Openreach today announced a major expansion of its engineering workforce with plans to recruit 1,500 trainees as part of its drive to improve customer service and invest in the operation of its network.
Over the next eight months, the business will be seeking recruits from across the country to fill the new, full-time and permanent roles which are focussed on extending its fibre broadband network, improving customer service and keeping Britain connected.
In a ground-breaking approach to recruitment, potential candidates will be able to discover exactly what life as a field engineer involves, with the help of virtual reality (VR). The company is trialling a VR experience which enables interested applicants to don a headset and experience climbing a telephone pole or exploring the local exchange building in immersive 3D, from the perspective of a real engineer.
It is expected that an initial intake of 119 recruits will join the company in April, followed by around 60 new recruits joining each week through to mid-October. New trainees will embark on a tailored 12 month accredited learning programme - including on-the-job experience and culminating with the attainment of an externally recognised qualification for IT, Software and Telecoms professionals.
Secretary of State for Culture, Media and Sport, Karen Bradley said: "The Government's £1.7 bn rollout programme has helped take superfast broadband to more than nine out of ten homes and businesses in the UK and we are reaching thousands more every week.
"Openreach engineers have played a pivotal role in helping deliver this, and these 1,500 new recruits will be a fantastic addition to our thriving digital economy."
Openreach chief executive Clive Selley said: “Improving customer service is our number one priority so we’re investing in our people to make sure we deliver.
“Our customers need us to install new lines and repair our network faster than ever, and by increasing the number of people working on proactive network maintenance, we can fix more issues before people even notice them.
"We are also continuing to roll out superfast broadband services at scale and making big investments in our network to make ultrafast broadband available to up to 12 million homes by the end of 2020. We want to recruit the very best people to help us on that journey and our new trainee engineering roles will offer people the hands on experience they need to succeed.”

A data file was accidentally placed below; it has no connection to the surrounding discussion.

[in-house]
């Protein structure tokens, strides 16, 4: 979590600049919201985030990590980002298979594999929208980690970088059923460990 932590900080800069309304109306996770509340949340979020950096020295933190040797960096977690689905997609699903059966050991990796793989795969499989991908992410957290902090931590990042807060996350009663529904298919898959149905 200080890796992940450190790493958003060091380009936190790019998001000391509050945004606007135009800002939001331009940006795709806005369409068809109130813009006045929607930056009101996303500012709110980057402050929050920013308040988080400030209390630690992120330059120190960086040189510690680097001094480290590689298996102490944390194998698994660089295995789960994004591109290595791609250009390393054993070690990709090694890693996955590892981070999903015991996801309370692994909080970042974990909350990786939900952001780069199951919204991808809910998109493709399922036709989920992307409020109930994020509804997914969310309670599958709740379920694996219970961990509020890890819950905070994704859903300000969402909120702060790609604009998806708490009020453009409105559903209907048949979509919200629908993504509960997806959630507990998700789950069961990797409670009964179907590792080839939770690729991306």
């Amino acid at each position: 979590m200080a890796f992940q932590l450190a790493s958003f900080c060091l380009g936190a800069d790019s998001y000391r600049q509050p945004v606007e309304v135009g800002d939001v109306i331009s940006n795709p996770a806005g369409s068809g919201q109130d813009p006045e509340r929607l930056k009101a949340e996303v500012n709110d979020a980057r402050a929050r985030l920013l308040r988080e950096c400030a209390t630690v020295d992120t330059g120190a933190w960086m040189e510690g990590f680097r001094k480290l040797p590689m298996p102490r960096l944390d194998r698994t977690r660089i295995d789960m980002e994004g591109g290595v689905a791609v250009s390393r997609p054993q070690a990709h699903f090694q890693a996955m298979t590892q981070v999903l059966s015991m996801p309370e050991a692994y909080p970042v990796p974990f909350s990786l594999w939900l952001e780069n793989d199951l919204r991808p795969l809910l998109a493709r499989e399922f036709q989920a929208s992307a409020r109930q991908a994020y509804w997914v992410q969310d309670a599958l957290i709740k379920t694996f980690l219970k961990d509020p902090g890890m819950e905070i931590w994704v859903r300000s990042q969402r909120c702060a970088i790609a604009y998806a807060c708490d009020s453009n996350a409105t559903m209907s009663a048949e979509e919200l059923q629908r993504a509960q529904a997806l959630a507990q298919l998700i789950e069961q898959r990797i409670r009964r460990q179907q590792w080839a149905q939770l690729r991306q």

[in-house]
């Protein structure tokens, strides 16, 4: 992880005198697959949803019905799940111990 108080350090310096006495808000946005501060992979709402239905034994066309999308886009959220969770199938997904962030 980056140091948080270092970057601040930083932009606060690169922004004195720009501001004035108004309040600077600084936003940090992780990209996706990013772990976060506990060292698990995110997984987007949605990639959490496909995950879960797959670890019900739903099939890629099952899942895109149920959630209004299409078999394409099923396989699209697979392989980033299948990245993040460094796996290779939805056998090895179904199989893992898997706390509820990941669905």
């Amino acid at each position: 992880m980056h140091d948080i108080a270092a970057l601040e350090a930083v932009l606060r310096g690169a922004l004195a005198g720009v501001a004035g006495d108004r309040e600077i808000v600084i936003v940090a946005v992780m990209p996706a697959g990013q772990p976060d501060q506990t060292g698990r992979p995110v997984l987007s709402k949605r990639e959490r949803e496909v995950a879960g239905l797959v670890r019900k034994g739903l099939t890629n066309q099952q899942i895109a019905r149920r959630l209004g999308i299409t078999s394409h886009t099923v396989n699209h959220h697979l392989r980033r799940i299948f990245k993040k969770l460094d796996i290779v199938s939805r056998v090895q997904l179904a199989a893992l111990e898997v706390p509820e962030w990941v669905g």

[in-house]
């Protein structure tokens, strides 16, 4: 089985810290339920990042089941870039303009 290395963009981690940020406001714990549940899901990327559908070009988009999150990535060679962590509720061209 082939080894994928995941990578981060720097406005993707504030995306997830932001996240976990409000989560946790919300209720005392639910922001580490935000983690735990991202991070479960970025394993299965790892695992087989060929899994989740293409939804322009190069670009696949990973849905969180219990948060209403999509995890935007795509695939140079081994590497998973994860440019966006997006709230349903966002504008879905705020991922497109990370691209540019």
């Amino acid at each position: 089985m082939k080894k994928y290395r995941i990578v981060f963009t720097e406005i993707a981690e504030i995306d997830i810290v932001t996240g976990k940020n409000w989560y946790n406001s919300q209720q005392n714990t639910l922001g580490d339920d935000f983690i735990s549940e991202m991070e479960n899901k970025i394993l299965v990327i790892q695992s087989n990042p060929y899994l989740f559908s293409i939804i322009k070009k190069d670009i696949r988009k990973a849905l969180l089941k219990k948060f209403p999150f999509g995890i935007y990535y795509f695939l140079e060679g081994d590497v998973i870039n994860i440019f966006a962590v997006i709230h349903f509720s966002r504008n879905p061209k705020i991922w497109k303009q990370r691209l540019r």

Kevin Brady, HR director for Openreach, explained: “Everyone wonders what it might be like to work for a company when they apply for a job, but we’re giving people the ability to physically see it and experience it for themselves.
“We get people from all walks of life applying for roles at Openreach and an increasing number of women wanting to be engineers, which is fantastic. Becoming an engineer can be a very rewarding career choice, and of course some aspects of the job are both mentally and physically challenging. We know for example that climbing a pole for the first time can be daunting for new recruits, and that’s why we wanted to give people a real insight into what’s involved. Hopefully it will help them to make a more informed decision when they come to apply.”
The 360 degree videos are available to watch on the Openreach YouTube channel and can be viewed on any PC, tablet or VR headset. In the video below you can check out an engineer’s eye view from the top of a telephone pole, a virtual tour of a telephone exchange and a look inside a green roadside cabinet. Drag your curser around the screen to explore.
The business also intends to trial them in-person with potential applicants at recruitment roadshows and events throughout the year.
The business remains keen to further increase diversity in the workforce, including the recruitment of more female engineers. It recently joined forces with other technology firms to create a new mentoring scheme – Step into STEM – which encourages schoolgirls to pursue Science, Technology, Engineering and Mathematics careers.
Openreach has hired 5,000 engineers and more than 900 apprentices and graduates over the last four years.